Condition of a man, to haue meanes only
To feed my eye, with the sight of what I honour'd,
The dangers to I vnderwent; the suffrings;
The cleerenesse of my interest may deserue
A noble recompence in your lawfull fauour.
Now 'tis apparent that Leosthenes
Can claime no interest in you, you may please
To thinke vpon my seruice.
Sir, my want
Of power to satisfie so great a debt,
Makes me accuse my fortune - but if that
Out of the bountie of your minde, you thinke,
A free surrender of my selfe full payment,
I gladly tender it.
With my consent to
All iniuries forgotten.
I will studie
In my future seruice to descerue your fauour
And good opinion.
Thus I gladly fee
Kissing Statilia.
This Aduocate to plead for me.
You will finde me
An easie iudge, when I haue yeelded reasons
Of your Bond-mens falling off from their obedience,
Page  [unnumbered]And after, as you please, determine of me.
I found their natures apt to mutinie
From your too cruell vsage; and made triall
How farre they might be wrought on; to instruct you
To looke with more preuention, and care
To what they may hereafter vndertake
Vpon the like occasions. The hurt's little
They haue committed, nor was euer cuer
But with some paine effected. I confesse
In hope to force a grant of faire Cleora
I vrg'd them to defend the Towne against you;
Nor had the terror of your whips, but that
I was preparing of defence else-where
So soone got entrance; in this I am guiltie,
Now as you please, your censure.
Bring them in,
And though you haue giu'n me power, I doe intreate
Such as haue vndergone their insolence,
It may not be offensiue though I studie
Pitty more then reuenge.
'Twill best become you.
I must consent.
For me I'le finde a time
To be reueng'd hereafter.
Gracculo, Cimbrio, Poliphron, Zanthia, and the rest with Halters.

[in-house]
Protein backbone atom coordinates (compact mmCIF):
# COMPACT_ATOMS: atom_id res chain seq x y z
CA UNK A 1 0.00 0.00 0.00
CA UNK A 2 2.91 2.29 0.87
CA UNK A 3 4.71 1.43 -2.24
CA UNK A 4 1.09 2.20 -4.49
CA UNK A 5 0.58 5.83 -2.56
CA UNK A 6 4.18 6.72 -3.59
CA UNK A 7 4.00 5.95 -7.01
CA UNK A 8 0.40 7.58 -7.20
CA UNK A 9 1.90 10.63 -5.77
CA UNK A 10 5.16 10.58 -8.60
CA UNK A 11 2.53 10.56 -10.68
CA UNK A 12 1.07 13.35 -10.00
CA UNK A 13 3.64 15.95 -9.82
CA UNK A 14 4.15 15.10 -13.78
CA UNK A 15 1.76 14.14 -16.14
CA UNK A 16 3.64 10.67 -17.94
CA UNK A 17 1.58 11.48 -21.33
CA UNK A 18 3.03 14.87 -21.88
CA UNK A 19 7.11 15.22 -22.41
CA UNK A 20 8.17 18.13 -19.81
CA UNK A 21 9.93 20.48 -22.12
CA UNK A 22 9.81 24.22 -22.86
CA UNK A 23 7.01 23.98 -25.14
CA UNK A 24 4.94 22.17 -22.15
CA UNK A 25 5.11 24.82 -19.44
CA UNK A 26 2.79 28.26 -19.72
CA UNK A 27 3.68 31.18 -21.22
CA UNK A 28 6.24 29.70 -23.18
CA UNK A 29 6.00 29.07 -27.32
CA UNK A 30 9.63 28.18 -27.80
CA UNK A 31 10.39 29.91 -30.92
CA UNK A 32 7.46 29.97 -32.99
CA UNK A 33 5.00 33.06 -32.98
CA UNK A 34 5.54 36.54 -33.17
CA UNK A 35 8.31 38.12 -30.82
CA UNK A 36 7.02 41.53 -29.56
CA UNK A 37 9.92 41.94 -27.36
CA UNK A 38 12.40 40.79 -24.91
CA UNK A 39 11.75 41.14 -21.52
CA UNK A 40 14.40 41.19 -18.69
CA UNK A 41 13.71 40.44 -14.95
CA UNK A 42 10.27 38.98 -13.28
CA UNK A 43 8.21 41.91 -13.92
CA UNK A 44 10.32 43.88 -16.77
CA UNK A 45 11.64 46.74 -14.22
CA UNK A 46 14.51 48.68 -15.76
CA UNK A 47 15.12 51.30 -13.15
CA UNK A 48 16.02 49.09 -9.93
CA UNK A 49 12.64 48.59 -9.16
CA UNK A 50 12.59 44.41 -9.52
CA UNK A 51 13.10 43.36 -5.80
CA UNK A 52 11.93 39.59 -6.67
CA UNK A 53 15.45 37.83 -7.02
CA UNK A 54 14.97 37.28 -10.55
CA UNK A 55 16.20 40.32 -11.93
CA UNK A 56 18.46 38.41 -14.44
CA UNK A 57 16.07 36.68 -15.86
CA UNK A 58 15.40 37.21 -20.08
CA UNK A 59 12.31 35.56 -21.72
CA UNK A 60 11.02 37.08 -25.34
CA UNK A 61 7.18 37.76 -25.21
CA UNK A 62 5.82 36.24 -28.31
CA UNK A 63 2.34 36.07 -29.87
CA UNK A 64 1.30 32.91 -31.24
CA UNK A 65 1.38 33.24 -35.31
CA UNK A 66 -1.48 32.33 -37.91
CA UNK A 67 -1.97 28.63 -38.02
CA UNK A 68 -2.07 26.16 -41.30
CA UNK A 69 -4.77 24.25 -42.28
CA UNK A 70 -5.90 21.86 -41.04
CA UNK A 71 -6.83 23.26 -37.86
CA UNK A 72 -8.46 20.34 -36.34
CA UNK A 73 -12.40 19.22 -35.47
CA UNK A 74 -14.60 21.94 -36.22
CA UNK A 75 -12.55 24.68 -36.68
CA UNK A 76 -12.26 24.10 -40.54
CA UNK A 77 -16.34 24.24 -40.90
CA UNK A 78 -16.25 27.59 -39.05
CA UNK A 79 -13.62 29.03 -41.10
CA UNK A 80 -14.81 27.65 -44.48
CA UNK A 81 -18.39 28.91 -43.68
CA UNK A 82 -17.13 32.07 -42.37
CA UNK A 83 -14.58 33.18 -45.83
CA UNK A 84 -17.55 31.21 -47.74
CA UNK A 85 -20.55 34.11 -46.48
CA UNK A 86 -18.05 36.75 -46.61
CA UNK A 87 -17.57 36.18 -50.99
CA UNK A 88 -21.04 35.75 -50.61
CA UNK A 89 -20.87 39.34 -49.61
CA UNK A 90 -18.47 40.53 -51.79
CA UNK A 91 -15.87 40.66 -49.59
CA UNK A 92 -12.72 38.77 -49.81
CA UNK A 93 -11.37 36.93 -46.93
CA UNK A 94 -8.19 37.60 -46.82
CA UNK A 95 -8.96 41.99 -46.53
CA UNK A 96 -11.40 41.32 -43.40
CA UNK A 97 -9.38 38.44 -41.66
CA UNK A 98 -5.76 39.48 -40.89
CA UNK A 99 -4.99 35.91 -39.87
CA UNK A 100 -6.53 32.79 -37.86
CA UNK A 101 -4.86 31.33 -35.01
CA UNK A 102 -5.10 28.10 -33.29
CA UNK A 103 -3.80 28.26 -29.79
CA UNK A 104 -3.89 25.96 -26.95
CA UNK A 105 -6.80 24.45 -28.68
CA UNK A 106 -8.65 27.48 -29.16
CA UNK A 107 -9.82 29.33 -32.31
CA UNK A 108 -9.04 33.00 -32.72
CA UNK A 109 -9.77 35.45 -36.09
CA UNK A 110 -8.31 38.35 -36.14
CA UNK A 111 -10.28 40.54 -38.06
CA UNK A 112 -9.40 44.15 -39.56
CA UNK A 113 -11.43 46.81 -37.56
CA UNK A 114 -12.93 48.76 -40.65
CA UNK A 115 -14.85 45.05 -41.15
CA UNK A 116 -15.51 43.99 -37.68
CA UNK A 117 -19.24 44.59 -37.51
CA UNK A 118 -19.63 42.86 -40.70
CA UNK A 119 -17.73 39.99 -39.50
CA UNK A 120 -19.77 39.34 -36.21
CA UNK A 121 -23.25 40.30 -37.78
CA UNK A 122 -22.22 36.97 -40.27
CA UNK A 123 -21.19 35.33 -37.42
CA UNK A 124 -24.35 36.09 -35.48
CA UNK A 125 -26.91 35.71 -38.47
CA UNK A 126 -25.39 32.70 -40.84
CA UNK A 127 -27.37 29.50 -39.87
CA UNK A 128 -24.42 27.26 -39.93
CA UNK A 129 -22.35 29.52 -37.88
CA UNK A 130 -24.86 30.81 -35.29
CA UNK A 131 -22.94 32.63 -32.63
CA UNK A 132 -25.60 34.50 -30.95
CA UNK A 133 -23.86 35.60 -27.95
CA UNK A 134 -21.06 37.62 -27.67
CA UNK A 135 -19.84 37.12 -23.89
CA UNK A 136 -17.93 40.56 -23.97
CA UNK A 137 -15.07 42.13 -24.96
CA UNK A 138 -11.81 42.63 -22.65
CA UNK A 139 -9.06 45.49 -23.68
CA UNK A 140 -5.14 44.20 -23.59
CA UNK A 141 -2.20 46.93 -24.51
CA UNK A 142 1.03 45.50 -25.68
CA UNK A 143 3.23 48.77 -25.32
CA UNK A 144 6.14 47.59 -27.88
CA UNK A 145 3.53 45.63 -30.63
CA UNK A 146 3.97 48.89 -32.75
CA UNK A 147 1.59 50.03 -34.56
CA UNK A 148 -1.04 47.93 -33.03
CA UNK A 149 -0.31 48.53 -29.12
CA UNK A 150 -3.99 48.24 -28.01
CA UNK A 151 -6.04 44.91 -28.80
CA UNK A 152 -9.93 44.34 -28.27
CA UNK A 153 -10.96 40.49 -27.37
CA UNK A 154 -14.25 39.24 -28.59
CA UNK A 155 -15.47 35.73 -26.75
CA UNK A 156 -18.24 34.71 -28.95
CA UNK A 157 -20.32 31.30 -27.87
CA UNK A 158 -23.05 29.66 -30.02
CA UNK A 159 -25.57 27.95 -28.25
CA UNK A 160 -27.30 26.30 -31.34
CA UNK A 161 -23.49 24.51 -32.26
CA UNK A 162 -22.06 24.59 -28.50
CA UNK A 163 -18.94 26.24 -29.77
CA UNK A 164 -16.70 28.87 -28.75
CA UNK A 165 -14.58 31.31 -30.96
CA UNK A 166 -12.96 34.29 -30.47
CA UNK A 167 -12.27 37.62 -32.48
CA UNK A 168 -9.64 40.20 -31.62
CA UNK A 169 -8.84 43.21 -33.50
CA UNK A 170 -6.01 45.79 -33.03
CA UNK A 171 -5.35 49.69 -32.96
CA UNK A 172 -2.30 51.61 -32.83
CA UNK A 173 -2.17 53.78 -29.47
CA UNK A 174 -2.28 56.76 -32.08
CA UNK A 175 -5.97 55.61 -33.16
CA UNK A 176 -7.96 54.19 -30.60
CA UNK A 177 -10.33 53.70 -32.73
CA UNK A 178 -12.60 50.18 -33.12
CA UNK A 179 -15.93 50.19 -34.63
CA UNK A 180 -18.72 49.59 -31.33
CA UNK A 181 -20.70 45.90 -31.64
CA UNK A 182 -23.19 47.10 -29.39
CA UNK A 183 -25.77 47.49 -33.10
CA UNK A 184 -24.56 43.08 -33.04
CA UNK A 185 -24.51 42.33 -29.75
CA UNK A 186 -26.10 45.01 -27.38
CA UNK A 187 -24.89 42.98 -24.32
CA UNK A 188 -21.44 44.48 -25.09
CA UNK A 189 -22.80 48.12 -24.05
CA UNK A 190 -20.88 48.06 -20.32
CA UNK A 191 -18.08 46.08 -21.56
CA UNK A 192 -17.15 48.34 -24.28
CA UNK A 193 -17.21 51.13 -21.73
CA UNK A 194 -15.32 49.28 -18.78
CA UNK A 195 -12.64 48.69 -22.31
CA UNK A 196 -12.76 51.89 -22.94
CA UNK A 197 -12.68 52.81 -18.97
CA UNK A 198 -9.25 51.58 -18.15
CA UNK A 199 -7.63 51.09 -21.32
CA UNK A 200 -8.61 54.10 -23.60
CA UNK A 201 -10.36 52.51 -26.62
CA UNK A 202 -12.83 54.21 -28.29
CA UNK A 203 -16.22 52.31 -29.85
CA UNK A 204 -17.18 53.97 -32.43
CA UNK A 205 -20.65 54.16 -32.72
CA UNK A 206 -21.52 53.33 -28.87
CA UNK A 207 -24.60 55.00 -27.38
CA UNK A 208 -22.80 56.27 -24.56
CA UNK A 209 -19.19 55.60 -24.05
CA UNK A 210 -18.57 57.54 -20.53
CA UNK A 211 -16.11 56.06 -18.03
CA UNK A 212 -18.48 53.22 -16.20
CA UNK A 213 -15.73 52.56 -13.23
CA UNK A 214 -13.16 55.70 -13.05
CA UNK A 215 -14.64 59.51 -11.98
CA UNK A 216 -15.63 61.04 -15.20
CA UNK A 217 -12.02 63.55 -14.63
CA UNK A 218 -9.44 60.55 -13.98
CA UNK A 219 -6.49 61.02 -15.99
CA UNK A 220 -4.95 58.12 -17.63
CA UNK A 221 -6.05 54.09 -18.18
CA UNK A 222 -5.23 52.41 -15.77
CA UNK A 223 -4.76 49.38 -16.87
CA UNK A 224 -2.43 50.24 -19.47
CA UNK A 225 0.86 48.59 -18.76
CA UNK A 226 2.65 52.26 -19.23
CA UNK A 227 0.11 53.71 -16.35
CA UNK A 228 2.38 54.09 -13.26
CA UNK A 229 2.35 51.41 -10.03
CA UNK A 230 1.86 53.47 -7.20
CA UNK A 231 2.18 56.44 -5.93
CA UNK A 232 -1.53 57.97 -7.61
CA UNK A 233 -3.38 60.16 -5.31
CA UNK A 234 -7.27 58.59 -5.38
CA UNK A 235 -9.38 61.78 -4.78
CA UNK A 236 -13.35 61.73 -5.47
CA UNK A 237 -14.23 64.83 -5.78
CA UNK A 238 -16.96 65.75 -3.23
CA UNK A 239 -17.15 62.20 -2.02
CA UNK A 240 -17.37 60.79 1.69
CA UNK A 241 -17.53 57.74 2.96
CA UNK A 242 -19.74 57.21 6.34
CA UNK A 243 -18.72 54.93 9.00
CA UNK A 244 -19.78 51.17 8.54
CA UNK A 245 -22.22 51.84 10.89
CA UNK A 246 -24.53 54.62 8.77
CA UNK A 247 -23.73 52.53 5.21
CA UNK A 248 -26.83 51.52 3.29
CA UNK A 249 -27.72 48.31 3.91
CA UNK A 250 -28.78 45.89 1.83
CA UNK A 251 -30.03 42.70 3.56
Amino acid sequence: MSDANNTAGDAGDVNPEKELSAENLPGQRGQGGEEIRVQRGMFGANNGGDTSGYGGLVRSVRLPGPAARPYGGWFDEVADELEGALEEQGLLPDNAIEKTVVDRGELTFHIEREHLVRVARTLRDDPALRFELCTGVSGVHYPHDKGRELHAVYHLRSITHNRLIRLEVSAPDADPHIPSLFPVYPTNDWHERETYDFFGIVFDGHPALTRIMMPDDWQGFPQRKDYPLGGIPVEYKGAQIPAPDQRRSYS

Giue me leaue,
I'le speake for all.
What canst thou say to hinder
The course of iustice?
Nothing. You may see
Wee are prepar'd for hanging, and confesse
We haue deseru'd it. Our most humble suite is
We may not twice be executed.
'Twice? how meanest thou!
At the Gallowes first, and after in a Ballad
Page  [unnumbered]Sung to some villanous tune. There are ten-grot-Rimers
About the Towne growne fat on these occasions.
Let but a Chappell fall, or a street be fir'd,
A foolish louer hang himselfe for pure loue,
Or any such like accident, and before
They are cold in their graues, some damn'd Dittie's made
Which makes their ghosts walke. Let the State take order
For the redresse of this abuse, recording
'Twas done by my aduice, and for my part
I'le cut as cleane a caper from the Ladder,
As euer merry Greeke did.
Yet I thinke
You would shew more actiuity to delight
Your Master for a pardon.
O, I would dance
As I were all ayre, and fire.
And euer be
Obedient and humble?
As his Spaniell,
Though he kickt me for exercise, and the like
I promise for all the rest.
Rise then, you haue it.
All slaues. Timoleon, Timoleon!
Cease these clamors.
And now the warre being ended to our wishes,
And such as went the pilgrimage of loue,
Happy in full fruition of their hopes,
'Tis lawfull thankes paid to the powers diuine,
To drowne our cares in honest mirth, and Wine.